He took his black, wooden bowl and poured water into it. He used it as a scrying bowl. He looked into it and saw nothing but dark smoke and doom.
That night, he tried to call Jasper again, but there was no answer. Was this a subtle brush-off? How was he supposed to know? Was it that she simply chose not to answer because she never wanted to see him again? He set out his scrying bowl, crystal ball, scrying mirror, dagger, pentacle, wand, brass cup, and a Tarot deck.
He centered himself and started the ceremony. He drew a protection circle around him. He raised his dagger and said, “As above, so below.” The he called up the, “four corners,” using the angel names of Michael, Raphael, Gabriel, and Uriel. Then, drawing a pentacle, he casted a spell to find out what happened to Jasper.
A deep, male voice called, “Jasper is not safe. You must go and find her. She is in a dark, enclosed place. Rescue her, Sam. Her life depends on it.”
So then he reversed the pentacle, thanked the angels, and reversed the protection circle. He laid down his dagger and sat down on his bed.
Next, he took his scrying bowl and filled it with water. He touched the water with his finger. “Where is she?” he asked.
He saw a dim outline of a female figure, which he realized was her. She appeared to be in darkness, as the male voice had told her during his spell casting. He saw her from the back. She looked frightened. But he could not make out where she was. He vaguely sensed that she sensed he was watching her, so he put the bowl aside.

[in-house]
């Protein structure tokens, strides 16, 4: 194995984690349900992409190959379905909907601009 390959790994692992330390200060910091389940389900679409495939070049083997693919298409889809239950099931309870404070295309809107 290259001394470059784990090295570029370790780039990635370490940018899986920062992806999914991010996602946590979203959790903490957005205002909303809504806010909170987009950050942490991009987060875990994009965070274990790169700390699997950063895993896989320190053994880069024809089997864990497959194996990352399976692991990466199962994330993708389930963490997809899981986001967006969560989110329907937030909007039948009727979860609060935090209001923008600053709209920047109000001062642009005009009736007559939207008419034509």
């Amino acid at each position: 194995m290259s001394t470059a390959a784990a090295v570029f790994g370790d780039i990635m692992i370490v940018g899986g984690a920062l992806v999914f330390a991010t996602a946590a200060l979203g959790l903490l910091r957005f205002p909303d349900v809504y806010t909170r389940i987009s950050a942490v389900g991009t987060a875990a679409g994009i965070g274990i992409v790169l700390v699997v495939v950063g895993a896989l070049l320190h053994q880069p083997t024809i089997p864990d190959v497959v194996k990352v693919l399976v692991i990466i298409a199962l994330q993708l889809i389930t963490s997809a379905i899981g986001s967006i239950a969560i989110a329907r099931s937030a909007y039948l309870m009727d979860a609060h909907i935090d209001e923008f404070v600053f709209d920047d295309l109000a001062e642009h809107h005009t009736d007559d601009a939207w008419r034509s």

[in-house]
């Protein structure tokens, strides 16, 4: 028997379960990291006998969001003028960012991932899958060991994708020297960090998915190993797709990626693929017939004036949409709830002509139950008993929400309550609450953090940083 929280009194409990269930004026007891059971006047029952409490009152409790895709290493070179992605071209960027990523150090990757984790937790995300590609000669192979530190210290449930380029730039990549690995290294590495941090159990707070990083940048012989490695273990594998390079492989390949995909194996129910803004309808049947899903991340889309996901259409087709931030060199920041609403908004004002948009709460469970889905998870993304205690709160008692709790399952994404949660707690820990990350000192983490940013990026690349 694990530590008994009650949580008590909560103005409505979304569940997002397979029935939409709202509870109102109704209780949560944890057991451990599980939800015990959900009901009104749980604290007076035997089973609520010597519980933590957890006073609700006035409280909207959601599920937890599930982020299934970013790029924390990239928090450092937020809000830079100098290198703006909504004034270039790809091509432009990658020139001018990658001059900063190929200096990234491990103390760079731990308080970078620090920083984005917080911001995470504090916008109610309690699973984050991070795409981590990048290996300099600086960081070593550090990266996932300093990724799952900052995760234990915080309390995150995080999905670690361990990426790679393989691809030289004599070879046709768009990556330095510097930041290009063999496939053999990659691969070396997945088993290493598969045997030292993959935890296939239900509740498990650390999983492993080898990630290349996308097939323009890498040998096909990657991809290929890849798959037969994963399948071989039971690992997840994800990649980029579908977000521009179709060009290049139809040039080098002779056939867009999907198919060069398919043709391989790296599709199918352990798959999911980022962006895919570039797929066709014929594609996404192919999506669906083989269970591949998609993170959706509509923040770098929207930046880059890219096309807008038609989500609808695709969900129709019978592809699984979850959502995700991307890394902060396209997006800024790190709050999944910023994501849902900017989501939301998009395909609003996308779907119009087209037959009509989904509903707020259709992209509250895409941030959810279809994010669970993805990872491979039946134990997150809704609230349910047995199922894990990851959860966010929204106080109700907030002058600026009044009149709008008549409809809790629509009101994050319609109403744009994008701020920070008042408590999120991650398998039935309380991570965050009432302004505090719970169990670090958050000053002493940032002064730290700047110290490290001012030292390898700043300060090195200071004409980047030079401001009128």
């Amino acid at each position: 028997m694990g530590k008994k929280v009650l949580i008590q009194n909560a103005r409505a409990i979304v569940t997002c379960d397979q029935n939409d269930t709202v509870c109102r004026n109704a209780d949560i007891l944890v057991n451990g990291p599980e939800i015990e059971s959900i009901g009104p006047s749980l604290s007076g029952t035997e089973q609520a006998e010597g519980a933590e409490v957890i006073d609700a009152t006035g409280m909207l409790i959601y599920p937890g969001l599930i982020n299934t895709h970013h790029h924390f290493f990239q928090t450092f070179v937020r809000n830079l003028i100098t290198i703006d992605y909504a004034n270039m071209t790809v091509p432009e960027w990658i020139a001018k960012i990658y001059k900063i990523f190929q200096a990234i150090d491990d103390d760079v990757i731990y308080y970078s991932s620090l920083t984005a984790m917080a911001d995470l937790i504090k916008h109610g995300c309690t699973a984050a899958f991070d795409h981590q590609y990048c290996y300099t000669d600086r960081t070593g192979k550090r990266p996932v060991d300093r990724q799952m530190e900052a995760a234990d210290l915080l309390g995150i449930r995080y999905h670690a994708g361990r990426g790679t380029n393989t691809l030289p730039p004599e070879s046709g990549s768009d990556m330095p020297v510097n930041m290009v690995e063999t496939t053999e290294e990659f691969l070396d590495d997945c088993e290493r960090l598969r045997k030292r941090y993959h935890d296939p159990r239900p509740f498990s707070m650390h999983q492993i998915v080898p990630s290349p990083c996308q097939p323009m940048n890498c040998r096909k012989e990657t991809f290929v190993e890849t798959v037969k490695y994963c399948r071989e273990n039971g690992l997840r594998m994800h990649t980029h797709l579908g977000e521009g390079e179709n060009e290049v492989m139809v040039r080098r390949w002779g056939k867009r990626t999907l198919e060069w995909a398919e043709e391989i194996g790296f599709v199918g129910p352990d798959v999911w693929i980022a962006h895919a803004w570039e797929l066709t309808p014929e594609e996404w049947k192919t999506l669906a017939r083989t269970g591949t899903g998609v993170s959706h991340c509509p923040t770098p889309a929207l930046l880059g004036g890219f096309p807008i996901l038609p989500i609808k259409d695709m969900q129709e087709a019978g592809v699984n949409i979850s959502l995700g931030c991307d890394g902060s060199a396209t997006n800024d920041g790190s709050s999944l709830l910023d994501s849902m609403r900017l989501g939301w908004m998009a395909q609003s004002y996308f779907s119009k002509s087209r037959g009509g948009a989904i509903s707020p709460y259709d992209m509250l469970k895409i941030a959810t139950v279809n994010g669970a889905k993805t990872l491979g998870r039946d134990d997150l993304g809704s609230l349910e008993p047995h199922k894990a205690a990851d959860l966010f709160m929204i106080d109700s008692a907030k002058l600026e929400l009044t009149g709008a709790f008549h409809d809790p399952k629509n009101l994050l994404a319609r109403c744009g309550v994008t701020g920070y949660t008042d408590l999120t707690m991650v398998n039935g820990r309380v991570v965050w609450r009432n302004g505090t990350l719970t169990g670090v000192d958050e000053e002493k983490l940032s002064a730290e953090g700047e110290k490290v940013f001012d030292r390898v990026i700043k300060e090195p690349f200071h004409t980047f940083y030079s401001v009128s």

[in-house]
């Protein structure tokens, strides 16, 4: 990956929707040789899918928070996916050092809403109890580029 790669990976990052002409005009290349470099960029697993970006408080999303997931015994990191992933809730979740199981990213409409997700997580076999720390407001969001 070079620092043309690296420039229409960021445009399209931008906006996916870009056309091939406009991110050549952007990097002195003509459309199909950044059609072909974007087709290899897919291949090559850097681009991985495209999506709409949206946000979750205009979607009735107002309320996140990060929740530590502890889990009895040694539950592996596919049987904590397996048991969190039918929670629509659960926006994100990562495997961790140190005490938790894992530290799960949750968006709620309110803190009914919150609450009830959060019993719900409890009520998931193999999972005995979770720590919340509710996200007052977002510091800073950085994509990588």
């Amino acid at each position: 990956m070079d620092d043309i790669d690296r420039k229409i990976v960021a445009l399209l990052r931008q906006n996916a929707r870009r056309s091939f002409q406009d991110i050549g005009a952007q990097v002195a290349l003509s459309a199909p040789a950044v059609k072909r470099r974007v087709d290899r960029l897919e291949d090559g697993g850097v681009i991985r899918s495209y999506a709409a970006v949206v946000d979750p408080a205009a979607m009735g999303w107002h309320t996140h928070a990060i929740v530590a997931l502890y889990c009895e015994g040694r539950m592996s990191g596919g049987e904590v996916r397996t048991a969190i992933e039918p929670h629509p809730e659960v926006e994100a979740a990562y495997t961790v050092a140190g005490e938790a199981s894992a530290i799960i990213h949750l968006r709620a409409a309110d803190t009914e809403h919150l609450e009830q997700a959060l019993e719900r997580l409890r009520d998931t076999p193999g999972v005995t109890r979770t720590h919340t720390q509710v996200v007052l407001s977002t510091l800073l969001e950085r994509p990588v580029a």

But then he used his scrying mirror, and immediately he saw her face from the front. “Sam!” she called out to him, before he could say anything to her. “Please help me. I don’t know where I am. Two men kidnapped me. They took my belongings, my phone, my keys, and my wallet, and then they left me here. But I was unconscious when they took me here. I don’t know where I am,” she repeated.
“Jasper,” he said. I can find you. Just wait for me.”
Then he took another mirror and placed it in the back of the scrying mirror. It was as though he were in a dressing room, with endless reflections of the mirrors and himself surrounding him. He then spoke to Jasper again, and it was like she was standing in the same room. “Can you see me?” he asked.
“I can see you perfectly well,” she said.
“I can see you, too,” Sam said. “But where are we?”
“It is a room. There are four walls, a ceiling, a floor, and one door, but it is locked. There is no furniture and there are no windows. I don’t know how to get out. To rest I have to sit on the floor. And I’m so hungry, and so thirsty.”
“Be brave,” Sam said. “I see the room you are in, and you are right: there is not much here. Let me see what I can do for you. I will find you, I promise.”
So then he took away the mirrors and appeared to be in his apartment again.
It was then that he notified the police she was missing.
But days went by, and there was no word from her. The police did not once get in touch with him. He saw her face everywhere, but she was not there. He was not scrying; it was all in his imagination, haunting him. It was like she was trying to talk to him but couldn’t.
So, three nights later, he got out his black scrying mirror again. This time, he looked into it to see if she was in the same place. But she was not. She was in a darker place now. No longer was she in a room but somewhere without light. She was huddled on the ground, appearing to keep herself warm. She also looked like she was tired and crying.